Microsoft Corp. introduced software on Monday to manage advanced mobile phones much like personal computers, taking aim at a business dominated by Research in Motion's BlackBerry.

Mobile devices are acquiring the computing firepower to become crucial productivity tools for business people and management nightmares for technology administrators.

The IT (information technology) folks, the same as it was in the PC environment, don't want to roll out 10,000 devices. They want roll out one device 10,000 times, said Michael Gartenberg, analyst at Jupiter Research. Microsoft is hoping to replicate the success and the model of the PC.

The world's largest software maker will unveil software dedicated to managing devices using its Windows Mobile platform during CEO Steve Ballmer's keynote speech on Tuesday at the CTIA wireless conference in San Francisco.

The Microsoft System Center Mobile Device Manager 2008 will allow technology administrators to send applications to phones, control security and generally simplify management of devices which are becoming more and more complex.

This positions Windows Mobile devices, which have been sold mainly through retail shops, to appeal to organizations who buy phones in bulk to distribute to their workforce. It's a market dominated by Research in Motion's BlackBerry.

Rob Enderle, industry analyst at the Enderle Group, said the market for smart phones, advanced phones with many PC-like attributes, is still evolving and many companies like Microsoft and Apple Inc. are targeting RIM's lead.

The market for smart phones is still largely under penetrated, said Enderle, who provides advice and industry insight to Microsoft. RIM has a number of reasons to be concerned, (and it's) not just Microsoft.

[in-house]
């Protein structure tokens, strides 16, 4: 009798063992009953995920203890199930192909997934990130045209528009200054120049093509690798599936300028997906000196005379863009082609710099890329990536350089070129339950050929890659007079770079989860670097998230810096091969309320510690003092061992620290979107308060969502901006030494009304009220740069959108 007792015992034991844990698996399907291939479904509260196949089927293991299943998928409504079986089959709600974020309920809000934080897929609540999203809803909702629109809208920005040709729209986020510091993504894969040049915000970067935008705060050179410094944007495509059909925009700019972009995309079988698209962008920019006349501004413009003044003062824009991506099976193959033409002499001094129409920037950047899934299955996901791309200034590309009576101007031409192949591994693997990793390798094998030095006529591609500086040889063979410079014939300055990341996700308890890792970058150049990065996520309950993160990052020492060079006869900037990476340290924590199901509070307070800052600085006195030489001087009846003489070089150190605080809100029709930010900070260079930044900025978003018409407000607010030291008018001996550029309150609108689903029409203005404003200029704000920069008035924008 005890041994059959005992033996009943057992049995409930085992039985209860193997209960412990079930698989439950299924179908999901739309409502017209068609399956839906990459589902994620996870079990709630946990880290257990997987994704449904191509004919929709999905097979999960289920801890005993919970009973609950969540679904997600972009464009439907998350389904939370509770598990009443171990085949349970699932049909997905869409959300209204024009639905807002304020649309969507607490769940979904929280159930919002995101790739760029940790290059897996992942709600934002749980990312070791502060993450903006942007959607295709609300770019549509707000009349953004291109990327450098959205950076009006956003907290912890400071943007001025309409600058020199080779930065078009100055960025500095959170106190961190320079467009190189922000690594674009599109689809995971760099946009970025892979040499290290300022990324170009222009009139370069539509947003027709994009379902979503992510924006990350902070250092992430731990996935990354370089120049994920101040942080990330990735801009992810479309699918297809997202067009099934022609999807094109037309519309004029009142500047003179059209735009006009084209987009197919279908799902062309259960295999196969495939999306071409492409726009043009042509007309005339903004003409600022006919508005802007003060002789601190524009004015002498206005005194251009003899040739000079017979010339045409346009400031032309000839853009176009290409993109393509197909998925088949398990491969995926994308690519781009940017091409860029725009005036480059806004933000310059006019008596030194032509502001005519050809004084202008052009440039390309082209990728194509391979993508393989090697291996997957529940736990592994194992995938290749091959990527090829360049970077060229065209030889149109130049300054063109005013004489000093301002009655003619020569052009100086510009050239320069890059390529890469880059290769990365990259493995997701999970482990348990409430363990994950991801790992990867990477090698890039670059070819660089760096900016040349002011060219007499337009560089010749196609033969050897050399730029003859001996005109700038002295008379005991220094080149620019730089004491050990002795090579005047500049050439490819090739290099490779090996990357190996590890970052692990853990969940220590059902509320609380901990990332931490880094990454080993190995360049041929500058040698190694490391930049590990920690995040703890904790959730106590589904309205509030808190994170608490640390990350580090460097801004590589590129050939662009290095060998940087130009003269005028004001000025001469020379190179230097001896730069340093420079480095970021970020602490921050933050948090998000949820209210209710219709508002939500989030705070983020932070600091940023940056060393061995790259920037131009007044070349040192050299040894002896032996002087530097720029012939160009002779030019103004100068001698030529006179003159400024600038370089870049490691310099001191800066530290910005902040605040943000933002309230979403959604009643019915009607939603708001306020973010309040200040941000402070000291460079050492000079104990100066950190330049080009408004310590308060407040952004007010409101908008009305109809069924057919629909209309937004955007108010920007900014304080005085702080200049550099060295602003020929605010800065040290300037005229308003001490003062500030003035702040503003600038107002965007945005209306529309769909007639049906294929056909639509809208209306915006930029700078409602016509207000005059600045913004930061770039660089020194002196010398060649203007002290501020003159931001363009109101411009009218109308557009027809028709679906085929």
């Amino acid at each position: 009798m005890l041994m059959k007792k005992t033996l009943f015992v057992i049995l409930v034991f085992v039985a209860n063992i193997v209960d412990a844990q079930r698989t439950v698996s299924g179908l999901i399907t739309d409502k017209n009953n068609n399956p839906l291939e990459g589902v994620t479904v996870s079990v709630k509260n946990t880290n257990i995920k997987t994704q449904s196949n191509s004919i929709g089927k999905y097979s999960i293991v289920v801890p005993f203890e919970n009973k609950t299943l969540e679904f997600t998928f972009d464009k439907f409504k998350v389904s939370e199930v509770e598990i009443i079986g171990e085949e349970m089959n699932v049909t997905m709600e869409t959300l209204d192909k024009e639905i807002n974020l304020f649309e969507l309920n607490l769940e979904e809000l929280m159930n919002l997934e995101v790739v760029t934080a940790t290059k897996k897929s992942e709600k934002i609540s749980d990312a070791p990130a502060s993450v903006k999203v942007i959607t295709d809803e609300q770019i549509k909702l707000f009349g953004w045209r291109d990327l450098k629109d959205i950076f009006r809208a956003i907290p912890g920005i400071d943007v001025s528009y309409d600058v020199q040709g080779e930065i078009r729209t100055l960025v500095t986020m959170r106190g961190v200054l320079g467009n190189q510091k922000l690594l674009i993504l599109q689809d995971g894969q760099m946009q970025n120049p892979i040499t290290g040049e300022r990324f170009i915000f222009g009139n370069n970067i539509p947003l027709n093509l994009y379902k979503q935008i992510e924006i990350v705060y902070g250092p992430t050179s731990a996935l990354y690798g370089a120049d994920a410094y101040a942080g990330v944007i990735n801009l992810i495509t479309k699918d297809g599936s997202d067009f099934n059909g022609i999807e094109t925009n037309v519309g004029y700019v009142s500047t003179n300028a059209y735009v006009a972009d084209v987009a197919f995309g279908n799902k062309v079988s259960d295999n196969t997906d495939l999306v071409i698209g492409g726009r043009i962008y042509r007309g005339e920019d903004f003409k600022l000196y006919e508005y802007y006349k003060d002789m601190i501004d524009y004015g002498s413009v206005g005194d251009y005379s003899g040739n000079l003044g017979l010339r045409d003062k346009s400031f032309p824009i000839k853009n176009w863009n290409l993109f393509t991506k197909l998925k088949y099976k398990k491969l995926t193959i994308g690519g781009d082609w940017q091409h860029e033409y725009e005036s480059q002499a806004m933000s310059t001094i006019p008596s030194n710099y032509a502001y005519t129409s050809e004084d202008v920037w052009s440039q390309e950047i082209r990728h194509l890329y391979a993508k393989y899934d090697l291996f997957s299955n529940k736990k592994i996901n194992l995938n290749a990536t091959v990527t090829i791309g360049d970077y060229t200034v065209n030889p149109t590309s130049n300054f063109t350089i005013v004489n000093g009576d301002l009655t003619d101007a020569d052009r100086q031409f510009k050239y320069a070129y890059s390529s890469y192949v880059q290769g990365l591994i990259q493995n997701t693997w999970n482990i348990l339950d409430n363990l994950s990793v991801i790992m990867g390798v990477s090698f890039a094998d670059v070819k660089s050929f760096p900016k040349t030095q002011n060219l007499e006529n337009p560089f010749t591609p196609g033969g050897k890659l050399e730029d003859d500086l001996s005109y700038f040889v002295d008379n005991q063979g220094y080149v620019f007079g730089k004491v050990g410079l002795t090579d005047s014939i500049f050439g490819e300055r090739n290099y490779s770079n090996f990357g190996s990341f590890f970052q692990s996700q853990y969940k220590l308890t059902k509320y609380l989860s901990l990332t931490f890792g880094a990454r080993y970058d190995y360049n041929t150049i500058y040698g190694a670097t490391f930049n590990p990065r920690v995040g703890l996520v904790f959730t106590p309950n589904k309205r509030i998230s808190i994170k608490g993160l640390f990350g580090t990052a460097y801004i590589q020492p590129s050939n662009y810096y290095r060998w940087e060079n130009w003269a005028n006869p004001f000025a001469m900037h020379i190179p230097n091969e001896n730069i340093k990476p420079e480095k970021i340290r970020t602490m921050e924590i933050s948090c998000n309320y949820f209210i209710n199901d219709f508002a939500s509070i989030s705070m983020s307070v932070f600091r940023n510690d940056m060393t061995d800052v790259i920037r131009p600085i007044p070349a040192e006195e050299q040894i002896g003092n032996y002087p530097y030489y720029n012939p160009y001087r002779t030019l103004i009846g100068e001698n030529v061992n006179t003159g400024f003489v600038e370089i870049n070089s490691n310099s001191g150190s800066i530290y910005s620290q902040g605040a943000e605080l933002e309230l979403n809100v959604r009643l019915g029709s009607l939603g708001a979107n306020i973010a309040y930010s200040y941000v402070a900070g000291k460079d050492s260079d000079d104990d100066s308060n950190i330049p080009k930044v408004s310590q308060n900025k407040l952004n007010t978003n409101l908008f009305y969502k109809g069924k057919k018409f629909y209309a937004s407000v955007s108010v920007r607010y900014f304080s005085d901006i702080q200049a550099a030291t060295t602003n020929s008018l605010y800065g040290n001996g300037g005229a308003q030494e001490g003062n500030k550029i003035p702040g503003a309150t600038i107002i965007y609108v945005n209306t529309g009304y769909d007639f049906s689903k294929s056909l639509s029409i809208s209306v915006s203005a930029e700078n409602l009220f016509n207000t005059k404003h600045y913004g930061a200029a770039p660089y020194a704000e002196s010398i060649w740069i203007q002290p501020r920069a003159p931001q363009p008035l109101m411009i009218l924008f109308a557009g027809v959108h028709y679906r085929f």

Microsoft, which has declined to comment on persistent rumors that it is interested in acquiring RIM to tap into the company's corporate customers, said reaching out to large organizations is a critical part of its goal to sell over 20 million Windows Mobile licenses in fiscal year 2008, which ends next June.

This is a key part of accelerating our business, said Scott Horn, general manager of marketing at Microsoft's Windows Mobile business. You're going to see (Mobile Device Manager) really ramp up in fiscal 2009 starting July 1.


RIM has been working for years to extend the capabilities of its BlackBerry devices beyond its trademark wireless e-mail service, offering applications that allow workers to access company data and collaborate.

The advantage that RIM holds over Microsoft, according to Enderle, is that RIM makes both the software and hardware. It also offers the services to help companies deploy the devices, providing a cohesive single offering.

Microsoft said it formed a partnership with a service company called Enterprise Mobile to build and deploy Windows Mobile phones customized for different organizations, working with a number of wireless carriers and handset manufacturers.

New phones supporting the Mobile Device Manager software will be available in the second quarter of 2008 from Samsung Electronics, Palm Inc., Motorola Inc. and other device manufacturers.

The server software will be released in the first half of next year, according to Microsoft.

Microsoft said the average Windows Mobile smartphone now has the processing power, storage and graphics capabilities of computers from 7 or 8 years ago. They also run on more powerful networks to open up the device to new applications.

(Additional reporting by Wojtek Dabrowski in Toronto)